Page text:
Colorectal cancer is a disease in which malignant (cancer) cells form in the tissues of the colon These cancers can also be named colon cancer or rectal cancer, depending on where they start. Colon cancer and rectal cancer are often grouped together because they have many features in common. Cancer starts when cells in the body start to grow out of control. Cells in nearly any part of the body can become cancer and can spread to other areas of the body. Signs and symptoms of colorectal cancer can include a change in bowel habits, blood in the stool, diarrhea, vomiting,  constipation, frequent gas pains/bloating/cramps, unexplained weight loss, and tiredness.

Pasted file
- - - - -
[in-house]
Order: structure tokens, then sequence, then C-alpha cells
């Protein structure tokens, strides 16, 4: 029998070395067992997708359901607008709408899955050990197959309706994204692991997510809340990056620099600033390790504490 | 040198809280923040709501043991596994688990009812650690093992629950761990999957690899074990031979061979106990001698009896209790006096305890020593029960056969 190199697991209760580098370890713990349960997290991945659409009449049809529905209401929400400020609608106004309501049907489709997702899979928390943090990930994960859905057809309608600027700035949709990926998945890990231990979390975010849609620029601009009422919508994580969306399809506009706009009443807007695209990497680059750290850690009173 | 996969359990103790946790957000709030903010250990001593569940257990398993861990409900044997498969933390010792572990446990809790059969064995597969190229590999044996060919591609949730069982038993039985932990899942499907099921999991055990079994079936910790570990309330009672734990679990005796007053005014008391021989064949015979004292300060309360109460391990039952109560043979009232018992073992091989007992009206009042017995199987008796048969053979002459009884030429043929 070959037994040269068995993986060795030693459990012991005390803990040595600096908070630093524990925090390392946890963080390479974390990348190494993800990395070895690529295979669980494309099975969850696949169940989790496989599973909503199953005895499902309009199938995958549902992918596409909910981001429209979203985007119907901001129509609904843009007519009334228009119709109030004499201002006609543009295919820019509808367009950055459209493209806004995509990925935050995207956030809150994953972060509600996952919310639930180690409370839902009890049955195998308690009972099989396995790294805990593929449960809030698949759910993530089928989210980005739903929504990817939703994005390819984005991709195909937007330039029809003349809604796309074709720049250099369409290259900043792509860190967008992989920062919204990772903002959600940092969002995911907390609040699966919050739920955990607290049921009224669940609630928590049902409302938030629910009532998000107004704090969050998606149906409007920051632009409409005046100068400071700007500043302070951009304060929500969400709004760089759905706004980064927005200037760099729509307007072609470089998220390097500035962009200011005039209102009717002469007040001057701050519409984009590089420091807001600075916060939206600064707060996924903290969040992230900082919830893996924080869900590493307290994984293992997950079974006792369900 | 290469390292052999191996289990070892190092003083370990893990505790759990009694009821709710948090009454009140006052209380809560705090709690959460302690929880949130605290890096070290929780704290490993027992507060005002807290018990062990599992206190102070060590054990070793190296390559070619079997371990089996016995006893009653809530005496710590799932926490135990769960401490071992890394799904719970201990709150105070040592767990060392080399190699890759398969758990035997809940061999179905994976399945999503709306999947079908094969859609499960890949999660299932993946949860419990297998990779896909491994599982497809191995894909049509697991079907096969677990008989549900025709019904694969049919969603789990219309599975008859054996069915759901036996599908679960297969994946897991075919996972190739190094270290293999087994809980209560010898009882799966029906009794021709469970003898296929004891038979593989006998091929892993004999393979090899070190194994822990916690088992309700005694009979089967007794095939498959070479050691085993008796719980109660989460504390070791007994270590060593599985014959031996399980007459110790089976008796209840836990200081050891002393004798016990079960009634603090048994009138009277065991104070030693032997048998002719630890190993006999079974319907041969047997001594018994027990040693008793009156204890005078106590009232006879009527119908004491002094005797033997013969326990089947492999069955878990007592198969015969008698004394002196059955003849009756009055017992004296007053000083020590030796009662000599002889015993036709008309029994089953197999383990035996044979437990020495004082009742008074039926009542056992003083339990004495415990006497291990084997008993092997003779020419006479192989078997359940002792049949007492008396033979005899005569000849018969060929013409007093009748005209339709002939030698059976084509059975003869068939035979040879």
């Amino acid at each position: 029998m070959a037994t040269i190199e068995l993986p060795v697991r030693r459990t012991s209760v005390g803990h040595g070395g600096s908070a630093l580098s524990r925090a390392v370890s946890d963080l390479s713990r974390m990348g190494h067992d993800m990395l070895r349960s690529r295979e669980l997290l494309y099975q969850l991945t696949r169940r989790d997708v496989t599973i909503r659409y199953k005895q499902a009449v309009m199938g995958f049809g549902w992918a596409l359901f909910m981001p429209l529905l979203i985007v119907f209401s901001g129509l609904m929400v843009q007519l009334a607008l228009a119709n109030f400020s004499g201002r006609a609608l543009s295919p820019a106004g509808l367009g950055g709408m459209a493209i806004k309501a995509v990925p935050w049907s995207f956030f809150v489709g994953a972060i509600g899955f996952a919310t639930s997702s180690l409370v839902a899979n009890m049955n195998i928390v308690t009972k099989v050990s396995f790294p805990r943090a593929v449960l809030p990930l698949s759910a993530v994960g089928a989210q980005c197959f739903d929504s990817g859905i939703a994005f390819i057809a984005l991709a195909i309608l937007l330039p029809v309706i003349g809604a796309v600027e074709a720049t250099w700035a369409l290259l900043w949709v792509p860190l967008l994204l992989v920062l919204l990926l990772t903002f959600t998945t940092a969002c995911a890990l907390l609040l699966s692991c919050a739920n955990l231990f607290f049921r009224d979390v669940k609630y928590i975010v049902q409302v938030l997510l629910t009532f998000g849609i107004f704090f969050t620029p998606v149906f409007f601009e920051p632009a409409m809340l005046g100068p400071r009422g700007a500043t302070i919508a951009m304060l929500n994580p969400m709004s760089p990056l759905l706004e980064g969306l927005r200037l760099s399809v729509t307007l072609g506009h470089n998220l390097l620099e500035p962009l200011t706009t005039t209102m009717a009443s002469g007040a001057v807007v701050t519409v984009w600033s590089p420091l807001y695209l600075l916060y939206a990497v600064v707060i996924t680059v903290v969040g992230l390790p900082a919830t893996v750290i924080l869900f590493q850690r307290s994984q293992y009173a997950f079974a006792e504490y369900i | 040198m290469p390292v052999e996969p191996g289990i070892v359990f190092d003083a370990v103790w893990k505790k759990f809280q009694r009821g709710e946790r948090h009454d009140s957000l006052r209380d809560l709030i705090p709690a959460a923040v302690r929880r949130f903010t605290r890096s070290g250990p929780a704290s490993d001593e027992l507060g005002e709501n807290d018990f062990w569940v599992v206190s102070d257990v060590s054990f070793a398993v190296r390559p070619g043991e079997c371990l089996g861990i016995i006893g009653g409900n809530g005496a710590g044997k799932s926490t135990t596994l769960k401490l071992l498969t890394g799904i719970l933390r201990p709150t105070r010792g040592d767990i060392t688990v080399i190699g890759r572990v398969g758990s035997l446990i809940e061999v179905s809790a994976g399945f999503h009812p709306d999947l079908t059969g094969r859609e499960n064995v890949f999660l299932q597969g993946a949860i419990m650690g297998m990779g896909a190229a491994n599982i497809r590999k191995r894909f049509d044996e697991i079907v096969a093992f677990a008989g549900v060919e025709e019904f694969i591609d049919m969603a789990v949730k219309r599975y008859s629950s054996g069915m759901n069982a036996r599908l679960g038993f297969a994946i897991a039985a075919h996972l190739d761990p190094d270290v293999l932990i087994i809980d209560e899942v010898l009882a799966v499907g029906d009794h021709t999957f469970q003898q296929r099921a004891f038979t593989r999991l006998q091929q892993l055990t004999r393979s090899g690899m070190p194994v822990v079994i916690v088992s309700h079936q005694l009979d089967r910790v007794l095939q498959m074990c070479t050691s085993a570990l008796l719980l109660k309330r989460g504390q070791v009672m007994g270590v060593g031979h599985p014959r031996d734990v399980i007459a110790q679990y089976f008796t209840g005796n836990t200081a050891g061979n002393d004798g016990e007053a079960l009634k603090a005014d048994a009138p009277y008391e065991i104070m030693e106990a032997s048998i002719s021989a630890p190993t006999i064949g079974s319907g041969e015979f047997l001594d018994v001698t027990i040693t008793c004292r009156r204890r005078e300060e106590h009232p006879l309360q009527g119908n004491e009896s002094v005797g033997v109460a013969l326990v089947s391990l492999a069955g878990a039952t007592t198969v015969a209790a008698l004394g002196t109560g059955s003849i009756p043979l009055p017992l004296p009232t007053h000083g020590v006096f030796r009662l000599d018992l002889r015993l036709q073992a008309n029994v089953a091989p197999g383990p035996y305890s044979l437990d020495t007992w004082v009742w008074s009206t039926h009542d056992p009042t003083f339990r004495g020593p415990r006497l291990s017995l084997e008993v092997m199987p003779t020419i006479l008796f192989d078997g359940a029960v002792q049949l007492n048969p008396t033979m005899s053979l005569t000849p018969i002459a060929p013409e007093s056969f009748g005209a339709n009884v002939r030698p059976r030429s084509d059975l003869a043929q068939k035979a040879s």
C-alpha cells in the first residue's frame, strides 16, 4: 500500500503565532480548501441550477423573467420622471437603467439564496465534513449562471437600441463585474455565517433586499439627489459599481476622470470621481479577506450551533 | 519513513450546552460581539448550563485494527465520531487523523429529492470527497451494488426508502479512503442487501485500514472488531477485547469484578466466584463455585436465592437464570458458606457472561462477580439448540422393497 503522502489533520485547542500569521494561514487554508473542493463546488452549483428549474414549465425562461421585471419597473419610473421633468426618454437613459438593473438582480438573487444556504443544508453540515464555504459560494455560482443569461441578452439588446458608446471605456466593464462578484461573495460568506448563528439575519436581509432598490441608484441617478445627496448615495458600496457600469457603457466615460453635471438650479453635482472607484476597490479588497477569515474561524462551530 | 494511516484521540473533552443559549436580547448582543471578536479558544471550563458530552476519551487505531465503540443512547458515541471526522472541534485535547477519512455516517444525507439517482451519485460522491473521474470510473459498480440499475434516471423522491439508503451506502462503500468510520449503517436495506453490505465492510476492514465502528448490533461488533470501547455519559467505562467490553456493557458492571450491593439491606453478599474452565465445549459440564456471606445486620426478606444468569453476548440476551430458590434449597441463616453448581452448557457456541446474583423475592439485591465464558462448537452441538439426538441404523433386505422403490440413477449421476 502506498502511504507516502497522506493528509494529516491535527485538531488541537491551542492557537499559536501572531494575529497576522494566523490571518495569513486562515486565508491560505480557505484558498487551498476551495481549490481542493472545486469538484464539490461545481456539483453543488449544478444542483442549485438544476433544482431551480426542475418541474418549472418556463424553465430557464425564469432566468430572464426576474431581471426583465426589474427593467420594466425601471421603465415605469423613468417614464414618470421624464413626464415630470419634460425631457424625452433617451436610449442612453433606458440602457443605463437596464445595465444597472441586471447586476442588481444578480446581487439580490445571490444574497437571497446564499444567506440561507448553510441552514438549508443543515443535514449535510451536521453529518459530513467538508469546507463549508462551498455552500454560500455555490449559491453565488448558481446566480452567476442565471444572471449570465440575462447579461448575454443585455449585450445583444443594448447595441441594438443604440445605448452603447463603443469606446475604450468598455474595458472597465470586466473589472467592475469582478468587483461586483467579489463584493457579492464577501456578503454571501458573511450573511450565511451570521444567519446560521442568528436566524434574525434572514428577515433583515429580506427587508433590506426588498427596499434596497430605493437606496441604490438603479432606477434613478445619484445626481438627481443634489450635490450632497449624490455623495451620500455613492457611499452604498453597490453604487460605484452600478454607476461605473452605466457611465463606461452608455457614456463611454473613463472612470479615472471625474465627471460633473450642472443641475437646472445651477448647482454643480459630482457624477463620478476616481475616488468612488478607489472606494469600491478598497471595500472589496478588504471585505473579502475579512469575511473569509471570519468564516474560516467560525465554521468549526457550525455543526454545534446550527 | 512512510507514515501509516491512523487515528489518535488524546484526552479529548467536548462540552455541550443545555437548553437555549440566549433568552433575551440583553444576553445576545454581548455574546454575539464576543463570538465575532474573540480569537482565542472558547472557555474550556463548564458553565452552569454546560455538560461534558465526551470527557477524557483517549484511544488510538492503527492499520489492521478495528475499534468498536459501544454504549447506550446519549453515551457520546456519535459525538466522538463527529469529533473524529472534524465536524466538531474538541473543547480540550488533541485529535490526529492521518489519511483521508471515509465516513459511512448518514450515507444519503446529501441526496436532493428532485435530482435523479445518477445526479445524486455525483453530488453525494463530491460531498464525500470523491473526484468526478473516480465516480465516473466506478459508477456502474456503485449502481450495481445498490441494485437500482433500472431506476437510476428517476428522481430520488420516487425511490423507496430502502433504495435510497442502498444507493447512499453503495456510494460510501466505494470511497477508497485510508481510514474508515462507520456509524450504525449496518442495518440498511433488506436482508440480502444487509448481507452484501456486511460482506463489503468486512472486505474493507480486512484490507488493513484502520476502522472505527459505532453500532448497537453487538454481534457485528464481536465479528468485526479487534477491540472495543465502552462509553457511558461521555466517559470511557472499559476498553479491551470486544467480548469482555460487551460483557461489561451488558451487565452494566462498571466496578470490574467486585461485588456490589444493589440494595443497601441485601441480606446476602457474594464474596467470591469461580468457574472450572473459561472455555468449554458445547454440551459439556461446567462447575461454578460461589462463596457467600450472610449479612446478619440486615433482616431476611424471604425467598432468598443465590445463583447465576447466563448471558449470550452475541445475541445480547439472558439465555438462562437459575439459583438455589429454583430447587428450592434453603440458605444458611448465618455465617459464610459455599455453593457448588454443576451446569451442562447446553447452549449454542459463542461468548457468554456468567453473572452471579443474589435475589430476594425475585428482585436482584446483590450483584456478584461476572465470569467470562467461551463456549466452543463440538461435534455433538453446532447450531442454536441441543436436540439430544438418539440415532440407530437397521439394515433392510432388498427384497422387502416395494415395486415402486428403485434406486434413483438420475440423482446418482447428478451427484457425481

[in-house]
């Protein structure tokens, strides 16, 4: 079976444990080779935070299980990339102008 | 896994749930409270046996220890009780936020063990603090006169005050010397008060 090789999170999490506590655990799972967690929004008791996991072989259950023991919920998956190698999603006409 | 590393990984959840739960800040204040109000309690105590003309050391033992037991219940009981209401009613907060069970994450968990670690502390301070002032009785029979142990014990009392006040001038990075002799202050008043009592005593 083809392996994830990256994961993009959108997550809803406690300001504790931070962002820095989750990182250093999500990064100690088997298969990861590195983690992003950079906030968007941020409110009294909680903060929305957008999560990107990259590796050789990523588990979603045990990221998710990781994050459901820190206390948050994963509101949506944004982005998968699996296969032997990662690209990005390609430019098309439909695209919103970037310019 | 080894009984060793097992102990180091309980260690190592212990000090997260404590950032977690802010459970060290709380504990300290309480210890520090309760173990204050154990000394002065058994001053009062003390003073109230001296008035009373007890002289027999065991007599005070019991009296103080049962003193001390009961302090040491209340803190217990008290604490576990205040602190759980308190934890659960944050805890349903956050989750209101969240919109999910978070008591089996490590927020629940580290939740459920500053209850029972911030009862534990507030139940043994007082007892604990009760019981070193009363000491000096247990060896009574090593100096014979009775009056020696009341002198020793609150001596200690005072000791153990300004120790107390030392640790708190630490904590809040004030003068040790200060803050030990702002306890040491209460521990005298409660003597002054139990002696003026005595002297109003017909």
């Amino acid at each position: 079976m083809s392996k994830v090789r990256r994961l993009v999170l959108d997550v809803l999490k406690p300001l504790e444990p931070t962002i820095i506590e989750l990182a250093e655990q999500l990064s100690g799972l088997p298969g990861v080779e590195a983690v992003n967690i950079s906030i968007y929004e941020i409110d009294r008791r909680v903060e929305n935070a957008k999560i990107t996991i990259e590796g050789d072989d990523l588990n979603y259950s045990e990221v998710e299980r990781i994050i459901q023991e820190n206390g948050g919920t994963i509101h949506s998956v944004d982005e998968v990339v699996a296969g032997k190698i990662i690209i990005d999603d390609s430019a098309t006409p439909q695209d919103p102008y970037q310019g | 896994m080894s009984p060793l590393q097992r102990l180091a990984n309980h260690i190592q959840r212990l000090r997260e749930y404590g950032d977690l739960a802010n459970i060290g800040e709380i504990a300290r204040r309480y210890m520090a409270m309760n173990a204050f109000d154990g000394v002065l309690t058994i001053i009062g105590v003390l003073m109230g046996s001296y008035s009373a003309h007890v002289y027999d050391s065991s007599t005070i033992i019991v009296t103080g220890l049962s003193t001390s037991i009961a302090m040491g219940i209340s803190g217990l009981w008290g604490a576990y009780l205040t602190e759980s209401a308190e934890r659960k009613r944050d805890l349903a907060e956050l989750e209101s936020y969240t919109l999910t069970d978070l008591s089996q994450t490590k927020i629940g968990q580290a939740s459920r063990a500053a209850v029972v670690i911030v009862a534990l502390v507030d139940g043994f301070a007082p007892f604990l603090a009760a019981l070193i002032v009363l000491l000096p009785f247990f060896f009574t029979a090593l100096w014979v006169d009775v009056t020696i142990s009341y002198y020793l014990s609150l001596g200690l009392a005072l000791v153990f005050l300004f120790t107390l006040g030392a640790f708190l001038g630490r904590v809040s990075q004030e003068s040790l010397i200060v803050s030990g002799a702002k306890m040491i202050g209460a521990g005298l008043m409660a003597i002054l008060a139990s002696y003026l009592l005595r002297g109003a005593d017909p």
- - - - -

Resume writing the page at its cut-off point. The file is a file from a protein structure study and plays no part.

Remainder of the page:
Who treats colorectal cancer?

Gastroenterologists, surgical oncologists, colorectal surgeons, radiation oncologists, and medical oncologists.

Treatment options:

  • Surgery
  • Ablation and Embolization
  • Chemotherapy
  • Radiation therapy
  • Targeted therapy drugs
  • Immunotherapy

To learn more about colorectal cancer, click here.

Source: National Cancer Institute



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